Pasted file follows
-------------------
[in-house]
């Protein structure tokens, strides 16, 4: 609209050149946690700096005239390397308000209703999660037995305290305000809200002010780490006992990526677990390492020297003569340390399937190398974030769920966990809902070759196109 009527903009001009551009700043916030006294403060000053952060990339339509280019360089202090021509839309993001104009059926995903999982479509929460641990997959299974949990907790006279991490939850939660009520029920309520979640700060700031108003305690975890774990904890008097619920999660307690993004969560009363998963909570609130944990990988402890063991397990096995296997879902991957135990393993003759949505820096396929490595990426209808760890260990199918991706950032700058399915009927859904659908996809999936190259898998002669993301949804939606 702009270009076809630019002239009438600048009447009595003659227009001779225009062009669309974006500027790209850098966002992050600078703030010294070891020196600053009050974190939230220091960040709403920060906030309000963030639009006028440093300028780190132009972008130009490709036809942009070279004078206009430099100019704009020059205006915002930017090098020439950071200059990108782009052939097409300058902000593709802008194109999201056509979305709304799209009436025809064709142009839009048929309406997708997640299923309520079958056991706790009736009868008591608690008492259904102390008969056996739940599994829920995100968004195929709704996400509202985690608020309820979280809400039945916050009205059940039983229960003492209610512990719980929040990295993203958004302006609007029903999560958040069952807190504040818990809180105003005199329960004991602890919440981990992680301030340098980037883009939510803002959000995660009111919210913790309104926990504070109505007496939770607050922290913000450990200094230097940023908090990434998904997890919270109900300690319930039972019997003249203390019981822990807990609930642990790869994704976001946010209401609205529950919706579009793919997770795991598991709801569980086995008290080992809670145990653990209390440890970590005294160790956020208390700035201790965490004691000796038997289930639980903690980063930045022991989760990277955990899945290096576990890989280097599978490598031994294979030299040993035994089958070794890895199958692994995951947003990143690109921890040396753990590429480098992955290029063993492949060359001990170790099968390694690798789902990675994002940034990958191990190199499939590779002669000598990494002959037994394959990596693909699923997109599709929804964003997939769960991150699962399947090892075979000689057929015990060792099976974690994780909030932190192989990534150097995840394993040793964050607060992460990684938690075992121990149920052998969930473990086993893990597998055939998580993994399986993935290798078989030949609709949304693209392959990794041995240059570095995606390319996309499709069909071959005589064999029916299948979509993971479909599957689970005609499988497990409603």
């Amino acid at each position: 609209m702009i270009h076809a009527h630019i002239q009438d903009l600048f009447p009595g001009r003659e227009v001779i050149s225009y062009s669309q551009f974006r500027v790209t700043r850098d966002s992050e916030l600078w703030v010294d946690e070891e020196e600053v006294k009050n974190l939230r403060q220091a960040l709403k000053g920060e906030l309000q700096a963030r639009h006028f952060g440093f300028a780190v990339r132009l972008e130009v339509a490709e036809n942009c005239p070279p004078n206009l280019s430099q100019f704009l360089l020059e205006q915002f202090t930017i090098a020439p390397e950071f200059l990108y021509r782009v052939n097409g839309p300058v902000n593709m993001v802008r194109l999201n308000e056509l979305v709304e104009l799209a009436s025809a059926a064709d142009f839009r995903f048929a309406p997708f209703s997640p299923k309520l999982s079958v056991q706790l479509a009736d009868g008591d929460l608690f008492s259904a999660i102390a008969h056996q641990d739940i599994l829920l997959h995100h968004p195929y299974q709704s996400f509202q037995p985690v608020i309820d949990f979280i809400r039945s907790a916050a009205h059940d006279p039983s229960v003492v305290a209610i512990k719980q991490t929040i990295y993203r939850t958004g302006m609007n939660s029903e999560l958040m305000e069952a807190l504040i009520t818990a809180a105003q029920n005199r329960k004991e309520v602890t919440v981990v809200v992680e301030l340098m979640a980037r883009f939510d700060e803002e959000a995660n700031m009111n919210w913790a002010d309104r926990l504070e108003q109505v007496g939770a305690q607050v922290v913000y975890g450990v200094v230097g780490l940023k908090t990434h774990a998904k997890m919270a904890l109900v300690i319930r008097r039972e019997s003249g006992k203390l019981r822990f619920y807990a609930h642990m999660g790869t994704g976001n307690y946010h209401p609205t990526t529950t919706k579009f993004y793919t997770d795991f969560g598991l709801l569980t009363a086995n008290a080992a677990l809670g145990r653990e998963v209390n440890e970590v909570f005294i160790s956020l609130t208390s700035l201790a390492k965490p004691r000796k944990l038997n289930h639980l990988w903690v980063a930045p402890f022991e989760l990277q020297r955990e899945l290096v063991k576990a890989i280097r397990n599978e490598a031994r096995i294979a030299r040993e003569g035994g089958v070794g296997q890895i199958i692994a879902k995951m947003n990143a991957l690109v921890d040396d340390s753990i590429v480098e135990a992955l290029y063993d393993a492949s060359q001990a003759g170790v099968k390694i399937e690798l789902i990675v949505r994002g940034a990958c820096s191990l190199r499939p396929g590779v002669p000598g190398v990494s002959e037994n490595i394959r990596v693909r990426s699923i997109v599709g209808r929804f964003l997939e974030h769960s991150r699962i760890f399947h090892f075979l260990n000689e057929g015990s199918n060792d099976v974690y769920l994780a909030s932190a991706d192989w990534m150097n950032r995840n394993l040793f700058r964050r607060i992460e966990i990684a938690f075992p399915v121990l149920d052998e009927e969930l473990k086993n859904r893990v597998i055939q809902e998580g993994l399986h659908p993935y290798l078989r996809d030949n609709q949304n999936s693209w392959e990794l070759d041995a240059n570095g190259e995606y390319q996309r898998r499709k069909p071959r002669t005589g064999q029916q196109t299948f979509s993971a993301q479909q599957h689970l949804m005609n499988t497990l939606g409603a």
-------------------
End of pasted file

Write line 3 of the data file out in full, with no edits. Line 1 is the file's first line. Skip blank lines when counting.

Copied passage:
């Amino acid at each position: 609209m702009i270009h076809a009527h630019i002239q009438d903009l600048f009447p009595g001009r003659e227009v001779i050149s225009y062009s669309q551009f974006r500027v790209t700043r850098d966002s992050e916030l600078w703030v010294d946690e070891e020196e600053v006294k009050n974190l939230r403060q220091a960040l709403k000053g920060e906030l309000q700096a963030r639009h006028f952060g440093f300028a780190v990339r132009l972008e130009v339509a490709e036809n942009c005239p070279p004078n206009l280019s430099q100019f704009l360089l020059e205006q915002f202090t930017i090098a020439p390397e950071f200059l990108y021509r782009v052939n097409g839309p300058v902000n593709m993001v802008r194109l999201n308000e056509l979305v709304e104009l799209a009436s025809a059926a064709d142009f839009r995903f048929a309406p997708f209703s997640p299923k309520l999982s079958v056991q706790l479509a009736d009868g008591d929460l608690f008492s259904a999660i102390a008969h056996q641990d739940i599994l829920l997959h995100h968004p195929y299974q709704s996400f509202q037995p985690v608020i309820d949990f979280i809400r039945s907790a916050a009205h059940d006279p039983s229960v003492v305290a209610i512990k719980q991490t929040i990295y993203r939850t958004g302006m609007n939660s029903e999560l958040m305000e069952a807190l504040i009520t818990a809180a105003q029920n005199r329960k004991e309520v602890t919440v981990v809200v992680e301030l340098m979640a980037r883009f939510d700060e803002e959000a995660n700031m009111n919210w913790a002010d309104r926990l504070e108003q109505v007496g939770a305690q607050v922290v913000y975890g450990v200094v230097g780490l940023k908090t990434h774990a998904k997890m919270a904890l109900v300690i319930r008097r039972e019997s003249g006992k203390l019981r822990f619920y807990a609930h642990m999660g790869t994704g976001n307690y946010h209401p609205t990526t529950t919706k579009f993004y793919t997770d795991f969560g598991l709801l569980t009363a086995n008290a080992a677990l809670g145990r653990e998963v209390n440890e970590v909570f005294i160790s956020l609130t208390s700035l201790a390492k965490p004691r000796k944990l038997n289930h639980l990988w903690v980063a930045p402890f022991e989760l990277q020297r955990e899945l290096v063991k576990a890989i280097r397990n599978e490598a031994r096995i294979a030299r040993e003569g035994g089958v070794g296997q890895i199958i692994a879902k995951m947003n990143a991957l690109v921890d040396d340390s753990i590429v480098e135990a992955l290029y063993d393993a492949s060359q001990a003759g170790v099968k390694i399937e690798l789902i990675v949505r994002g940034a990958c820096s191990l190199r499939p396929g590779v002669p000598g190398v990494s002959e037994n490595i394959r990596v693909r990426s699923i997109v599709g209808r929804f964003l997939e974030h769960s991150r699962i760890f399947h090892f075979l260990n000689e057929g015990s199918n060792d099976v974690y769920l994780a909030s932190a991706d192989w990534m150097n950032r995840n394993l040793f700058r964050r607060i992460e966990i990684a938690f075992p399915v121990l149920d052998e009927e969930l473990k086993n859904r893990v597998i055939q809902e998580g993994l399986h659908p993935y290798l078989r996809d030949n609709q949304n999936s693209w392959e990794l070759d041995a240059n570095g190259e995606y390319q996309r898998r499709k069909p071959r002669t005589g064999q029916q196109t299948f979509s993971a993301q479909q599957h689970l949804m005609n499988t497990l939606g409603a």